Caeleb Dressel capped the night in style when he roared away from the competition in the 50 freestyle, going 21.51 for a message to his sprint foes ahead of the summer. Dressel used his trademark start to open up a sizable lead and beat a pair of veterans to the wall. Nathan Adrian was second in 21.88 while Canadian Brent Hayden, in the middle of a comeback after an eight-year layoff, was timed in 21.97.

The men’s 200 individual medley was captured by Michael Andrew, who pushed the pace for the first three legs and held on to post a personal best of 1:56.83. Andrew put together an excellent weekend in Iowa, as he won the 100 breaststroke in 59-low and was 51-low in the 100 butterfly. Come Trials, the key for Andrew will be selecting a schedule that allows him to seek multiple opportunities for Tokyo bids without overloading what his body can physically handle.

“This 200 I.M. is the biggest swim for me of the weekend,” Andrew said. “Coming into this, we’ve really been working a lot in the 200 I.M., knowing that it’s a relatively open event as far as open events for the U.S. team go. I knew I wanted to get under 1:57. That was the starting point. I was just trying to etch my name, get up there and try and make a statement to say that this is the race we’re focusing on and we’re coming for it, and I think we did a good job of that.”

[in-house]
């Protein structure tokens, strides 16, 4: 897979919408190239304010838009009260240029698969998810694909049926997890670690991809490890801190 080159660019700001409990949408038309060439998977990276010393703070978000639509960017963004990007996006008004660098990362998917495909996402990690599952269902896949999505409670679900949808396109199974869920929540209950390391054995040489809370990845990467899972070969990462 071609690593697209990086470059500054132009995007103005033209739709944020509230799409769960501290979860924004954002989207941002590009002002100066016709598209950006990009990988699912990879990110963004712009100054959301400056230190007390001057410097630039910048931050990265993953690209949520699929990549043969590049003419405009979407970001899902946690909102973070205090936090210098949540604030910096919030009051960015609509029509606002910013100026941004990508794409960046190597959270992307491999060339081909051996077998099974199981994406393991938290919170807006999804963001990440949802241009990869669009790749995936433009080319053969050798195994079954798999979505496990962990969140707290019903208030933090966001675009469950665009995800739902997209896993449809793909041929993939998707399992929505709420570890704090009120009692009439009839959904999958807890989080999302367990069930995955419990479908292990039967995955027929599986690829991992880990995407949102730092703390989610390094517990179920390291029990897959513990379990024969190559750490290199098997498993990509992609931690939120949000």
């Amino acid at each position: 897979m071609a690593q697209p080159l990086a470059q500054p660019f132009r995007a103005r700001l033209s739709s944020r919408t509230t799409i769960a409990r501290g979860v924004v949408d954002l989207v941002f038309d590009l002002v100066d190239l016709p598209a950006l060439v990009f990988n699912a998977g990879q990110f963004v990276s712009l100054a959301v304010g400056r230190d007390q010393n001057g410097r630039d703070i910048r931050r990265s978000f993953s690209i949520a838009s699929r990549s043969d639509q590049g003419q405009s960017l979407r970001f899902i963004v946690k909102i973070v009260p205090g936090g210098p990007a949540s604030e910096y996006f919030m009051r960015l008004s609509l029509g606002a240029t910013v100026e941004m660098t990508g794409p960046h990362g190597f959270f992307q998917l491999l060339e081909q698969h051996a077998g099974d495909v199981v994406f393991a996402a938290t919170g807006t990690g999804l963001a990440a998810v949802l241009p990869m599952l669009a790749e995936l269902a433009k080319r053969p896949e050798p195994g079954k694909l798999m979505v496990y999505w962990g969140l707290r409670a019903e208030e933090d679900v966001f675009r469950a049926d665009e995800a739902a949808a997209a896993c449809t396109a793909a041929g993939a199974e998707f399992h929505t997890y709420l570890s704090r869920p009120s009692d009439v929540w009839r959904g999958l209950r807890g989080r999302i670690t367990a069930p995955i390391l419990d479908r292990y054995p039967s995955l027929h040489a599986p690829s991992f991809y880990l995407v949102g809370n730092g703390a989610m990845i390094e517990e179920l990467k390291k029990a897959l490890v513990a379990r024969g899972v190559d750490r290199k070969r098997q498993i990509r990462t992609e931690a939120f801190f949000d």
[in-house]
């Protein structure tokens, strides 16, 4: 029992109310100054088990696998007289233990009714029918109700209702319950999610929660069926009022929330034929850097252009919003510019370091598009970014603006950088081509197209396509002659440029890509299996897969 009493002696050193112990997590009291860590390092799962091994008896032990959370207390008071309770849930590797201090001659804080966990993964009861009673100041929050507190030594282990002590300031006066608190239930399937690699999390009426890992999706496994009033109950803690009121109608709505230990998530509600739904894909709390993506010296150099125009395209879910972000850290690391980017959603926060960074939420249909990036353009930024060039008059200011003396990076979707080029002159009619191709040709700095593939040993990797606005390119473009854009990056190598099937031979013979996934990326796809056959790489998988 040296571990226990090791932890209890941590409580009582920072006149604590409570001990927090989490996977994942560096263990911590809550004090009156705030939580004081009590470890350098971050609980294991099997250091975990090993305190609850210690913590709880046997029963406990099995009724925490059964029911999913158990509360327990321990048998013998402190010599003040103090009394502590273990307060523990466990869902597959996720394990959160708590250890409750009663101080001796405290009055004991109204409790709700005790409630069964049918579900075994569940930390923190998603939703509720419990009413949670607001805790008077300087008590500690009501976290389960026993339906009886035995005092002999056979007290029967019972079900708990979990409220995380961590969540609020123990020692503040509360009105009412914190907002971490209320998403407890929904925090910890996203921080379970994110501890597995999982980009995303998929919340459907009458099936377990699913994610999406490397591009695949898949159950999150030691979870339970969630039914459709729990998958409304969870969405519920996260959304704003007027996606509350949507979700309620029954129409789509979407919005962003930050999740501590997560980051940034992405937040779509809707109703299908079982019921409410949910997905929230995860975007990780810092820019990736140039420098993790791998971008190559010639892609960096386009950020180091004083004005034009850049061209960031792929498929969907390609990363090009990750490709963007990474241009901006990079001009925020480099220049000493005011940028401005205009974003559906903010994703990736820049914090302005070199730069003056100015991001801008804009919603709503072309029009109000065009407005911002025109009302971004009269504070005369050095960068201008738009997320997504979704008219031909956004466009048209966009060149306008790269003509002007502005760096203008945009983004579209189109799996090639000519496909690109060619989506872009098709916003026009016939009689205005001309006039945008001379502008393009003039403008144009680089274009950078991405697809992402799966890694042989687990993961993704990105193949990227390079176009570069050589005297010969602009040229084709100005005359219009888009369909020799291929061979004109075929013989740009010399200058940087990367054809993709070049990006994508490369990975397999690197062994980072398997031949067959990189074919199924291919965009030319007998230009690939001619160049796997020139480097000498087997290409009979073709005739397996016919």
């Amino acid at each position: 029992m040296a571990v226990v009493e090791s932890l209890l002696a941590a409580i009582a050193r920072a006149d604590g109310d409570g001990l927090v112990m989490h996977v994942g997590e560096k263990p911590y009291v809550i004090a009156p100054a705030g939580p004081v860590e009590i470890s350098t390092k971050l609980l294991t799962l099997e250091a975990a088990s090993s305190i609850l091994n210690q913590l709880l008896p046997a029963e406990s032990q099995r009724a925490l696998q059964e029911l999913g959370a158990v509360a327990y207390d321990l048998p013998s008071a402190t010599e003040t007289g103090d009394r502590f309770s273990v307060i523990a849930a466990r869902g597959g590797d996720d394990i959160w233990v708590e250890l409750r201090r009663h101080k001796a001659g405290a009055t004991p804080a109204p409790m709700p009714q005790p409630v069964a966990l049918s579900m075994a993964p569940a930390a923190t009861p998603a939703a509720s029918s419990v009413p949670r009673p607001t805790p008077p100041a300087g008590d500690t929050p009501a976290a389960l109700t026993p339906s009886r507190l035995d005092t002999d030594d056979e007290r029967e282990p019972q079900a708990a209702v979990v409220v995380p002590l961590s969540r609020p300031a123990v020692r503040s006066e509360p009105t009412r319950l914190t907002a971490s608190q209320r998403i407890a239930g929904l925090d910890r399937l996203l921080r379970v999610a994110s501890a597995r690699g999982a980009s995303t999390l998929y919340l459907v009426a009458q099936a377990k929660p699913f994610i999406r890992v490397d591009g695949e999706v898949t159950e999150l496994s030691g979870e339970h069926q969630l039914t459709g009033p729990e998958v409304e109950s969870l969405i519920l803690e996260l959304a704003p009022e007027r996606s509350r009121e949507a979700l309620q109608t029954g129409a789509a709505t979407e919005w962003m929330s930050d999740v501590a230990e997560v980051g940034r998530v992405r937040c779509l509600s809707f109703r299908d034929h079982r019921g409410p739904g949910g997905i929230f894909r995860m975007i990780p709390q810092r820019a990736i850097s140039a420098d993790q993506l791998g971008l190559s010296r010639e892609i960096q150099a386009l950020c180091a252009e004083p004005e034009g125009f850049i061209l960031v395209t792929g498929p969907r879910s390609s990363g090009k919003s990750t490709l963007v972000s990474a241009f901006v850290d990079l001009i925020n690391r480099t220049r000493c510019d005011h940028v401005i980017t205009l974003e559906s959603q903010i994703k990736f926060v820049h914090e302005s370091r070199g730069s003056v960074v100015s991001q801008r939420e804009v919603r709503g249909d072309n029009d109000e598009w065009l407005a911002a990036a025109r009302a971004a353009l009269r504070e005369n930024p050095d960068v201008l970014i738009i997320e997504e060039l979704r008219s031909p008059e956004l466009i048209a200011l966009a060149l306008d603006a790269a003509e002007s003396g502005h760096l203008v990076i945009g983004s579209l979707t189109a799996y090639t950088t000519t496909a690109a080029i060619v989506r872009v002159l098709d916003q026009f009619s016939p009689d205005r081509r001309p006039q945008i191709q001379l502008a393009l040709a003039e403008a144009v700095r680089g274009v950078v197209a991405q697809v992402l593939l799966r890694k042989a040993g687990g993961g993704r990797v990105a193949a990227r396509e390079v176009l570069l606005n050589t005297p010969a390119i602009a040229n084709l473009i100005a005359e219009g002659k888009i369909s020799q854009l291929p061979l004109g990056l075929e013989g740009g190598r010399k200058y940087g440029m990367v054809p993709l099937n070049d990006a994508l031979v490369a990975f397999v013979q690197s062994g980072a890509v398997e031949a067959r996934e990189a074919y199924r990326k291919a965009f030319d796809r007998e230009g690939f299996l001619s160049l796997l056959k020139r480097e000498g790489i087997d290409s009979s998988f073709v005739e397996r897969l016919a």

The excitement brought by the women’s 100 backstroke was matched later in the session by Melanie Margalis and Madisyn Cox in the 200 individual medley. Racing side by side for the four laps, nothing separated the women at the finish as Margalis and Cox posted identical times of 2:09.03. Margalis was coming off a career-best effort en route to victory in the 400 medley on Friday night and looks to be the United States’ most well-rounded IM’er a few months out from Trials.

Coming off a dominant win in the 200 backstroke from Friday night, Ryan Murphy was equally impressive in the 100 back, as he won by more than a second. The reigning Olympic champion was timed in 52.79, with former Cal teammate and training partner Jacob Pebley finishing second in 54.45.